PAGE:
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South Plymouth turbines start-up hinges upon legal review in Barnstable

Both Bourne officials and a group of Head of the Bay residents await word of judicial relief for their efforts to halt start-up operations at cranberry grower Keith Mann’s controversial four-turbine wind farm in South Plymouth.

Barnstable Superior Court Judge Gary Nickerson on March 8 took under review two requests for injunctive relief lodged against the Future Generation Wind alternative energy project situated between Head of the Bay Road and Route 25.

Bourne Selectmen Chairman Stephen Mealy said he could only comment about the unfolding issue remaining “in review by the judge,” probably for two weeks.

Bourne Selectman Donald Ellis, a skeptic of town efforts to halt the out-of-town wind farm operations by the board of health, said the town’s lawyers in this matter were well prepared in court.

Future Generation Wind argues it need not file for a wind farm variance under Bourne’s turbine protection bylaw crafted by the board of health given that the operation is beyond the town line and has weathered review by Plymouth authorities.

Bourne Town Counsel Robert Troy says this remains a factor in the legal action underway but that it is not an insurmountable argument to contest.

Karen Gibedes of Buzzards Bay, meanwhile, told Bourne selectmen March 8 that the citizen group seeking to halt operation of the turbines had formed an information-sharing committee; she also took issue with the point that no Bourne officials had opted to attend the citizen meetings.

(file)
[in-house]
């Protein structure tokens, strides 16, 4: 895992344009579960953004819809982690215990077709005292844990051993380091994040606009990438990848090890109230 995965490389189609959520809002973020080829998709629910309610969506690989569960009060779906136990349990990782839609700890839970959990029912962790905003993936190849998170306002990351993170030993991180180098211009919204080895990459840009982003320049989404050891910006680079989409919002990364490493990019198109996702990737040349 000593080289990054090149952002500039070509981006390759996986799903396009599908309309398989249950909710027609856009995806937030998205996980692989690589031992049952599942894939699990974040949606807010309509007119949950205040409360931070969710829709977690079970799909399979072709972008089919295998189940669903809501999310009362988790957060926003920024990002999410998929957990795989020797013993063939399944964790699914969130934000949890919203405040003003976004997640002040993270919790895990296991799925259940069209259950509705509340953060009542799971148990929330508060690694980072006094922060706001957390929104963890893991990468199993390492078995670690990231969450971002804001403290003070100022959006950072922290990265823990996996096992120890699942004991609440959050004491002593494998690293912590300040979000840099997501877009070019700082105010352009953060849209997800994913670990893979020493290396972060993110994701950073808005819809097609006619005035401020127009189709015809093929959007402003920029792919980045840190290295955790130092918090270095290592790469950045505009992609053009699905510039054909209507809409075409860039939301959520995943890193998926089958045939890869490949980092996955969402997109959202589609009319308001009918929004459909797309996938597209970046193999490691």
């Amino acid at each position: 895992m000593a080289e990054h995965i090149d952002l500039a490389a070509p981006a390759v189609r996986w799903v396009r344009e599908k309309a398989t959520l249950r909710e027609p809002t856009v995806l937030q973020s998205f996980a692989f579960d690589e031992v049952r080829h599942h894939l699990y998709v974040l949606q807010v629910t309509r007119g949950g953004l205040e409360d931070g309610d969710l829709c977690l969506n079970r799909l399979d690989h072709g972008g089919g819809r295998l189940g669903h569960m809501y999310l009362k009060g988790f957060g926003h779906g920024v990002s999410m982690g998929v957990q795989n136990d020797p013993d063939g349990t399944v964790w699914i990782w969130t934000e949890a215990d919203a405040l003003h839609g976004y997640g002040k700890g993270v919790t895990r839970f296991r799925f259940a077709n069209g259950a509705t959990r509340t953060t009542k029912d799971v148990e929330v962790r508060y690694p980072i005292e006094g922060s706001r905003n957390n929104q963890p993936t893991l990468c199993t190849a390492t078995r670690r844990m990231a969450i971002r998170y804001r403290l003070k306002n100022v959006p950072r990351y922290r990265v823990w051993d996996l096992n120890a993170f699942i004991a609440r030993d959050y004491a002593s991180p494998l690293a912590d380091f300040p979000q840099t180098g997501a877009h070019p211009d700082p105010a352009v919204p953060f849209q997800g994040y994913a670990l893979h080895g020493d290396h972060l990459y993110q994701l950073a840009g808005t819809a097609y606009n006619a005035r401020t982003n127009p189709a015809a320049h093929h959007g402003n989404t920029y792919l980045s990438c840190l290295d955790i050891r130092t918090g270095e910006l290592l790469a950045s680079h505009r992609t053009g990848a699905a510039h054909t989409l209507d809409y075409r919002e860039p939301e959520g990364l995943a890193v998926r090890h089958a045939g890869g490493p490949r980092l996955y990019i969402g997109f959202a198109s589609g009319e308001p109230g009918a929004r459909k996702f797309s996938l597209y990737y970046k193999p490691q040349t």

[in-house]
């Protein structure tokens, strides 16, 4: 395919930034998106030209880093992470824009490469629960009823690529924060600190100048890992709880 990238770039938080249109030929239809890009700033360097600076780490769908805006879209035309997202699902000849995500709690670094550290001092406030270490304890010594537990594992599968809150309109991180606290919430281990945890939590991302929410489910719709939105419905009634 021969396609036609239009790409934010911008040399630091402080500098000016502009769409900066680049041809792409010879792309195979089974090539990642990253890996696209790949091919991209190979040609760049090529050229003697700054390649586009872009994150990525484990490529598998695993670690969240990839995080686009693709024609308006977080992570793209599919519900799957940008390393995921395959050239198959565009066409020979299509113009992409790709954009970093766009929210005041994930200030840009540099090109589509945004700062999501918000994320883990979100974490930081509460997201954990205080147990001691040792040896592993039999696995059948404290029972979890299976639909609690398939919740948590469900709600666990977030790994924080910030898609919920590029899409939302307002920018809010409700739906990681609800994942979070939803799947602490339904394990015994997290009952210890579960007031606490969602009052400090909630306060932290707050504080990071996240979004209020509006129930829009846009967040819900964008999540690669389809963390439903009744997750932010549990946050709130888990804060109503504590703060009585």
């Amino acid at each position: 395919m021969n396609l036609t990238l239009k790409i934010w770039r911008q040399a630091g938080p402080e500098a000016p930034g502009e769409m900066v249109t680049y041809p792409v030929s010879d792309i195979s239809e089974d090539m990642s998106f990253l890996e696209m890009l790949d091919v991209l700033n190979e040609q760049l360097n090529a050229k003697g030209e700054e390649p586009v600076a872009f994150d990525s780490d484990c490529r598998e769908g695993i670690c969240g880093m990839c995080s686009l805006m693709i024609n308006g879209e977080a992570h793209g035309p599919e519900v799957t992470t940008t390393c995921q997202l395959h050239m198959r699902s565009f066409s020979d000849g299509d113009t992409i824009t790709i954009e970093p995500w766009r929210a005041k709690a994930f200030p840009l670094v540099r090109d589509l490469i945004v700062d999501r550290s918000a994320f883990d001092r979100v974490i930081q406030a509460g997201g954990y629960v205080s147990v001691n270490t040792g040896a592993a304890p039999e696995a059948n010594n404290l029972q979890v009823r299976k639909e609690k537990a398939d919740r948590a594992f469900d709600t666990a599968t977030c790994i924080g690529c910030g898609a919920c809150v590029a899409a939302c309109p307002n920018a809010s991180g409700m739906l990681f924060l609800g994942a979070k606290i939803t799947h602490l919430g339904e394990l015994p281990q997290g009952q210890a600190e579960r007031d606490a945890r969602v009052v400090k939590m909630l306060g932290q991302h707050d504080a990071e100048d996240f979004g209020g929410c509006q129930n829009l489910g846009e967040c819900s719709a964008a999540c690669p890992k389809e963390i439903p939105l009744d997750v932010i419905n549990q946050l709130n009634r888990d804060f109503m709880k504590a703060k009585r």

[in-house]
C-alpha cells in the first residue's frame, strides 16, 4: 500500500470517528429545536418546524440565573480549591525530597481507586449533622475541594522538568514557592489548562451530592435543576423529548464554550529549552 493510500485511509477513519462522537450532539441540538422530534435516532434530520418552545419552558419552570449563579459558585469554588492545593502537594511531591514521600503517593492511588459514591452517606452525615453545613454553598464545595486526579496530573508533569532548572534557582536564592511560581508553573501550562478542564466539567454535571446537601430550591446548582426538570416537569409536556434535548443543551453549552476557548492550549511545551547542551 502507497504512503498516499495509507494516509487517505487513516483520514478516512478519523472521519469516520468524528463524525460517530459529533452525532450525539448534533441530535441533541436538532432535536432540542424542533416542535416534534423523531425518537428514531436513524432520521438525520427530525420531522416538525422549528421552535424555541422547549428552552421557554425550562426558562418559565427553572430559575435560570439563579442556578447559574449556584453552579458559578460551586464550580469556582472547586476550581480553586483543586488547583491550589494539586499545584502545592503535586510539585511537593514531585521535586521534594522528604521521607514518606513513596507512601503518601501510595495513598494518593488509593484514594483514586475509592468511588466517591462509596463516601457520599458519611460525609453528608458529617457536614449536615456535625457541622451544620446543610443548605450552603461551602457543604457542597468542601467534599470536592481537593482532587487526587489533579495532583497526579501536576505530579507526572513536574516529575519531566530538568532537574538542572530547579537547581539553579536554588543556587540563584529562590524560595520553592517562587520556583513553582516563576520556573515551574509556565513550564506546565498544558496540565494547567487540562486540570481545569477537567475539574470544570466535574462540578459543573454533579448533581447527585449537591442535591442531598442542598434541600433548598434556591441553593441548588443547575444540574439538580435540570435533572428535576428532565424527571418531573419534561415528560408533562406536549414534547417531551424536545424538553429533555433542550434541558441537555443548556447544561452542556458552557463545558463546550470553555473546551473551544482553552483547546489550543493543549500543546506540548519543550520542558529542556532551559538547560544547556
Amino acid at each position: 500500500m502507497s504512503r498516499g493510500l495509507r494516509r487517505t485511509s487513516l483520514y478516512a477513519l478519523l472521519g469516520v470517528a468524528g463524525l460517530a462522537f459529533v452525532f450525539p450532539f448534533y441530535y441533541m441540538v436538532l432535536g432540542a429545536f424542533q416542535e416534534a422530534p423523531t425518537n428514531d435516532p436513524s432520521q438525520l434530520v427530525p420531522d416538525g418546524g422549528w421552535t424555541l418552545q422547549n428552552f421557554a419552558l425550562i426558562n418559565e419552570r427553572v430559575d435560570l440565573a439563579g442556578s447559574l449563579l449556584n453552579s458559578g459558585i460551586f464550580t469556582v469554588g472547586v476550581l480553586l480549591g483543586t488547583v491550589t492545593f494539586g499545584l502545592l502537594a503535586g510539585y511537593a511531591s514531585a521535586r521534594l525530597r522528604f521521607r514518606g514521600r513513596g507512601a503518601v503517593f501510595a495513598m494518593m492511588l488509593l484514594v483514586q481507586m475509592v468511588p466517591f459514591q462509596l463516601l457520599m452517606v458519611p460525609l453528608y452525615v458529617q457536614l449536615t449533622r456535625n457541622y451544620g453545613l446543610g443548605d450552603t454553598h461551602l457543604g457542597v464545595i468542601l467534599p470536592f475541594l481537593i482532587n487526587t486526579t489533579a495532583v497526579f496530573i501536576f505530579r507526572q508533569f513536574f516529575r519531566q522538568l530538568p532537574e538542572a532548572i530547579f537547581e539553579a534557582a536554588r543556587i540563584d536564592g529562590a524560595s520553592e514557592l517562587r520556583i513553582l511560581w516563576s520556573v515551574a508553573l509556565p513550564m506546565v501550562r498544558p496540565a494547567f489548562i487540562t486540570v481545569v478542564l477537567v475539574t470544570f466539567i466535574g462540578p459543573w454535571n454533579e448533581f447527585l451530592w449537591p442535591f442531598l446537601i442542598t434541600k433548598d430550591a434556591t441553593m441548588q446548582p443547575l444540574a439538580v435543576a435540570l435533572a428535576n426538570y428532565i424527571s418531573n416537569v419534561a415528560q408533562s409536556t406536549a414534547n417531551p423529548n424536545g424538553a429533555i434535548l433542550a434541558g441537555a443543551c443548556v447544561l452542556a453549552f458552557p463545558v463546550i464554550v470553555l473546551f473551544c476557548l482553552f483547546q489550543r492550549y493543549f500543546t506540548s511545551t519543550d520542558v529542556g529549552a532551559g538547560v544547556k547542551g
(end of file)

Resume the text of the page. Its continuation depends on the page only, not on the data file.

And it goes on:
“We feel the board of selectmen are not acting in our best interest,” Gibedes said. “Even as the judge encourages communication. We don’t feel safe and we don’t feel protected.”

The four FGW turbines have been constructed and blades have been attached. Three turbines are situated west of the Route 25 connector at the point where Wareham, Bourne, and South Plymouth converge. A fourth turbine is situated just east of the highway about 3.5 miles from the Bourne Bridge.

The turbines tower over the landscape and are easily viewed from homes around Buttermilk Bay and along Head of the Bay Road as well as the old Hideaway Village cottage colony that is now condominiums directly across from the turbines.

The citizens group takes public and direct opposition to the way in which selectmen have handled the turbines issue in terms of authorizing legal action.

And the Bourne health board, in turn, bristles at being precluded by Troy from his legal strategizing, which includes Hyannis attorney Charles Sabbitt as co-counsel.

Mealy said his board is precluded from responding to such sentiment when it evolves in the public-comment segment of his meetings – primarily because litigation is involved and selectmen routinely do not discuss or deliberate issues raised in that part of their weekly meetings.

The Bourne health board says there are various turbine concerns that FGW must address even though the structures are in Plymouth; notably, these include public health, environmental, flicker, shadowing, and noise issues.

The Bourne turbine-protection bylaw was written and adopted three years ago in the wake of another turbine project being advanced off Scenic Highway overlooking the canal.

That New Generation Wind proposal also included commercial-grade turbines but did not pass muster with the Cape Cod Commission, the Cape’s regional land-use planning agency.